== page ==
New Zealand’s iconic kiwi birds need a boost. The five species of these flightless birds (all from the genus Apteryx) have been on the decline for the past century and—despite intense conservation efforts—continue to lose about 2 percent of their total populations per year. Today only about 70,000 kiwis remain on Earth.
Can that decline be turned around? A nonprofit called The Kiwi Trust (which goes by the name Kiwis for kiwi) thinks so. A new report commissioned by the organization finds that an investment of less than $850,000 per year on top of what the New Zealand government already contributes to kiwi conservation could yield an annual 2 percent population growth rate through 2030.
New Zealand recently increased its kiwi conservation budget, pledging about $7.3 million over the next four years, a figure that includes $4.4 million in the fourth year. After that the government will continue to contribute an additional $4.4 million per year. That’s not quite enough, according to the new report, which says a little bit of extra money will push efforts over the top. Kiwis for kiwi says it will be able to raise the rest through public donations, philanthropy and corporate sponsorships.
Collecting that money may be the easiest part of the process. Kiwi conservation, you see, is hard work. The kiwis facing the worst declines inhabit remote, rugged parts of New Zealand where few people live, so the implementation of protective measures at such sites will be expensive. Controlling invasive species such as European stoats (Mustela erminea) and feral cats and dogs—the main causes of the kiwis’ decline—is a labor-intensive process that involves either trapping or poisoning the predators every few years to keep their populations low. According to Kiwis for kiwi, chicks born in areas without such control have less than a 5 percent survival rate.
On the flip side, ongoing work shows that kiwi population growth is possible. The rarest—and most protected—kiwi species and populations are already increasing 2 percent or more per year on average. Some of those, such as the little spotted kiwi (A. owenii) live in sanctuaries on predator-free islands that are part of the New Zealand archipelago, after being wiped out on the mainland. Others depend on a program called Operation Nest Egg, in which biologists remove eggs from nests and raise chicks in captivity until they are large enough to defend themselves from most predators.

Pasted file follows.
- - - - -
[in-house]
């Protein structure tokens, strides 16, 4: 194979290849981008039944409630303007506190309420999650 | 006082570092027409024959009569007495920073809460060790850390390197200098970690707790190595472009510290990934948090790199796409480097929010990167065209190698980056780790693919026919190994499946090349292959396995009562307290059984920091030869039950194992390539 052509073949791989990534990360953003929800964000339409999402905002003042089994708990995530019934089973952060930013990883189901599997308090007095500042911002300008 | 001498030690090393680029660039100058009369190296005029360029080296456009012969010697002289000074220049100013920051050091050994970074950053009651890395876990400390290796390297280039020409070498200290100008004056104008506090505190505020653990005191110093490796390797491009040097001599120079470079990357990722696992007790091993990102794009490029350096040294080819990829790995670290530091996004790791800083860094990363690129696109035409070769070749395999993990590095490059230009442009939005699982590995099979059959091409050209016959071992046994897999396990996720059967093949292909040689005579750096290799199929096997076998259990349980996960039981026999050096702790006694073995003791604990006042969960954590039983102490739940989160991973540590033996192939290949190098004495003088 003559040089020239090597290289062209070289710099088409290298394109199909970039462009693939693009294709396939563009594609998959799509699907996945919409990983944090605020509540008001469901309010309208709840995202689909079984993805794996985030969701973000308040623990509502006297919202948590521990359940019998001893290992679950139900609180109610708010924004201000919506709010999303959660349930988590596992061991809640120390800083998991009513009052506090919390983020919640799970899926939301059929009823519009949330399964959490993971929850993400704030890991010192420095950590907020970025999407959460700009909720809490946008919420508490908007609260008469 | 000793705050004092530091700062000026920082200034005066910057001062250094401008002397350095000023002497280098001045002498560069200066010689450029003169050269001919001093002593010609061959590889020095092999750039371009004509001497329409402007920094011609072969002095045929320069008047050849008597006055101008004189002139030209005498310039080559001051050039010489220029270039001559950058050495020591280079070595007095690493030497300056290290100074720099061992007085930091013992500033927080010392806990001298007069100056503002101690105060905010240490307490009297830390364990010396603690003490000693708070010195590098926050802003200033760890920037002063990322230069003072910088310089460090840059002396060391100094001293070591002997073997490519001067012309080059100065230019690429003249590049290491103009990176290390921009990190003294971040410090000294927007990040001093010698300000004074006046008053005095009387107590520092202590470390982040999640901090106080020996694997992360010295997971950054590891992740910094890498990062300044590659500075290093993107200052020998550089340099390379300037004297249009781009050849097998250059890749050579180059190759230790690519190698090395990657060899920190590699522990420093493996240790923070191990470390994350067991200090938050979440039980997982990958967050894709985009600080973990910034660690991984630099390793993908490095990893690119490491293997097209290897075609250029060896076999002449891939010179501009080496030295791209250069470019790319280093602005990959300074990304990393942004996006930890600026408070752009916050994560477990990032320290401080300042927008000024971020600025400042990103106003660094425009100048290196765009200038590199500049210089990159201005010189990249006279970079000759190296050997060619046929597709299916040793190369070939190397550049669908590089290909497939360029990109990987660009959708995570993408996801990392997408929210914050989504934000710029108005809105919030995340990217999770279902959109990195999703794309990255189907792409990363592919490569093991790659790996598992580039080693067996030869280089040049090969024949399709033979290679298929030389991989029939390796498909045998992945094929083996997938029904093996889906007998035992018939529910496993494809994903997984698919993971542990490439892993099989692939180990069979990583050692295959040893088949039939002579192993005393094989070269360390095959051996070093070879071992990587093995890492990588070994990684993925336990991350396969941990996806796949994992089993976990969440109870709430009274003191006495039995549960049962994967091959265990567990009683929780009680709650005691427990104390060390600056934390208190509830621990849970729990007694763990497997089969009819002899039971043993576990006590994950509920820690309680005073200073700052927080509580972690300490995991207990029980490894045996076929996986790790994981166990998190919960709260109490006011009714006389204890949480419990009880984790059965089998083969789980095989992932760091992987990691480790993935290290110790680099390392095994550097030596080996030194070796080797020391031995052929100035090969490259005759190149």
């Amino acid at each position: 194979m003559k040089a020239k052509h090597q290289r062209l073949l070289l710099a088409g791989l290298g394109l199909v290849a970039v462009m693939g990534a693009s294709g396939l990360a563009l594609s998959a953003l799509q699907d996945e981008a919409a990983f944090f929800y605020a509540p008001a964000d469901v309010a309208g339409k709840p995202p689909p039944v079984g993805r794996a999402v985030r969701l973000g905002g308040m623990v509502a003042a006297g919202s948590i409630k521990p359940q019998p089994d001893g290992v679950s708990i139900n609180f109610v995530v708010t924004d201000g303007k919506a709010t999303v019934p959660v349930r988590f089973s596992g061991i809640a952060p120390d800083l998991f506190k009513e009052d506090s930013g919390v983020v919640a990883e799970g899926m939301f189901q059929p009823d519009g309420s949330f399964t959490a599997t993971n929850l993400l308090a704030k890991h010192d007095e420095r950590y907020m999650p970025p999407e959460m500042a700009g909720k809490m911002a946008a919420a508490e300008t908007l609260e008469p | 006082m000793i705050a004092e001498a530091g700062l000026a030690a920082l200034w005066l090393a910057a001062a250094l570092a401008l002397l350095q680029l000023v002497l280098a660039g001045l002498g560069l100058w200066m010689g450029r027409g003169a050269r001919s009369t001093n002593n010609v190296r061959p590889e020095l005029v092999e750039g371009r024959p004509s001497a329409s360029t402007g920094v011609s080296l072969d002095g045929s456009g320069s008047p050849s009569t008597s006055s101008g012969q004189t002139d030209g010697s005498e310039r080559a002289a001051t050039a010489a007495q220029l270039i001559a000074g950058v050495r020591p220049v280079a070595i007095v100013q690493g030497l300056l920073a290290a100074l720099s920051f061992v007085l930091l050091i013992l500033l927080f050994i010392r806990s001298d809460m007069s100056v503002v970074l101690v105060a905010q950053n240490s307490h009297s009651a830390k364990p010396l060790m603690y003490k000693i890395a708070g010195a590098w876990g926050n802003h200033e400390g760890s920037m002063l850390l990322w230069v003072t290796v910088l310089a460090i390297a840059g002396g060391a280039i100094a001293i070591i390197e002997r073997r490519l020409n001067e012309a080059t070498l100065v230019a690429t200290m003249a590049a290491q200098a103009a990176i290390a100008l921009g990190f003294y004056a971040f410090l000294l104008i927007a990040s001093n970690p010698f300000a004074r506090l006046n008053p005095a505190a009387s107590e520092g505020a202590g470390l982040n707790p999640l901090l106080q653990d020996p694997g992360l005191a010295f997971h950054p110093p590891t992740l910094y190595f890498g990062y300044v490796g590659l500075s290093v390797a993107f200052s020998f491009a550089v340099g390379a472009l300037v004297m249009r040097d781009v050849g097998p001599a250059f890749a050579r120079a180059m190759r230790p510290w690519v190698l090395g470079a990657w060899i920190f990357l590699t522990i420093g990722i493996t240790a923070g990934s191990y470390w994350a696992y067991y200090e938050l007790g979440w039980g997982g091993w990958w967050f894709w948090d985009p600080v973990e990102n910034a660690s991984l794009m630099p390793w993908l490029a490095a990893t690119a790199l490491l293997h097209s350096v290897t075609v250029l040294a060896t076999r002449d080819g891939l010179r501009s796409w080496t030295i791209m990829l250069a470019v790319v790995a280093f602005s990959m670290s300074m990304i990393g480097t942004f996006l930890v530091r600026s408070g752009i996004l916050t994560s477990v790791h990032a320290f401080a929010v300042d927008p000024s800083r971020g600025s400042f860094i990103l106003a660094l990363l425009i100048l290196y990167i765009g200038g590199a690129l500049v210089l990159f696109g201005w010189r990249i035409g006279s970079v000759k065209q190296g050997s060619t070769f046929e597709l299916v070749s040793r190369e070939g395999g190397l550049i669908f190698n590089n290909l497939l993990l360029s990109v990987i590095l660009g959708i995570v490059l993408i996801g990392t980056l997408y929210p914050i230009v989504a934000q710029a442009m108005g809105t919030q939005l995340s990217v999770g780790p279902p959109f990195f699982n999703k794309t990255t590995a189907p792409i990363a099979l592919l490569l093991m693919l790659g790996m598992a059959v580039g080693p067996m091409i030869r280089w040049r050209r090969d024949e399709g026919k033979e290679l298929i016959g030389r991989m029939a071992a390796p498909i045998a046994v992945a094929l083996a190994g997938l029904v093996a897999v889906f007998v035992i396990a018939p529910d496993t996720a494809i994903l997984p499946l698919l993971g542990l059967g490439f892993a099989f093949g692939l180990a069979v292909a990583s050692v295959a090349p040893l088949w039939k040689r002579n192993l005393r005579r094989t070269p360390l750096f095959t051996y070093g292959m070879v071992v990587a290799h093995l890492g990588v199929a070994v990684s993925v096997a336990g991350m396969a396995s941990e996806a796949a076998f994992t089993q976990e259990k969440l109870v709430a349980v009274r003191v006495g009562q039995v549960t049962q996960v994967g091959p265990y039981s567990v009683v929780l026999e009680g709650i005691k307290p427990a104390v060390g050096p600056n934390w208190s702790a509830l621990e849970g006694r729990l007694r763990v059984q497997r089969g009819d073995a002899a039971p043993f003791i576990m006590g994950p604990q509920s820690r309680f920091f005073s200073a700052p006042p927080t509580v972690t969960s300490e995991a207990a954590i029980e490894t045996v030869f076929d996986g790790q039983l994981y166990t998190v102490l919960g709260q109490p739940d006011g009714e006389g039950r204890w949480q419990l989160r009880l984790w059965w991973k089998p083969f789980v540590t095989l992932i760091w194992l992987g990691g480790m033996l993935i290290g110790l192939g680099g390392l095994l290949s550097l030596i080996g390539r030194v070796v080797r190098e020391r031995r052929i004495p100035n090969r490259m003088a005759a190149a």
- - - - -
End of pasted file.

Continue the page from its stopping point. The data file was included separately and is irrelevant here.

There’s still a long way to go to bring that 2 percent growth rate to all of the birds. Only 24 percent of all kiwis benefit from either antipredator or egg-protective management programs. The least protected is a subspecies called the Stewart Island southern brown kiwi (A. australis lawryi)—only about 2 percent of its population is managed. That leaves a lot of room for growth.
The conservation plan has some flexibility. The report presents multiple scenarios involving changing predator-control methodologies depending on when and how much funding is available and how much effort is put in by volunteers. Obviously some of that money and manpower may never materialize, as is always the case with conservation. Even under the worst-case options, though, Kiwis for kiwi says it’s possible to at least stabilize all kiwi populations. After a century of decline that’s good news indeed and cause for hope.
Photo by David Craig. Used under Creative Commons license
Previously in Extinction Countdown:
- Rarest Kiwi Species Gets Breeding Boost
- What Do Tigers and Kiwi Have in Common? The Answer Lies in Their Genes
- Rare All-White Kiwi Born in New Zealand Breeding Program
- Does the Smelly Kiwi Need Deodorant to Protect It from Predators?
- Kiwi versus Stoat: National Symbol of New Zealand Endangered by Voracious Species
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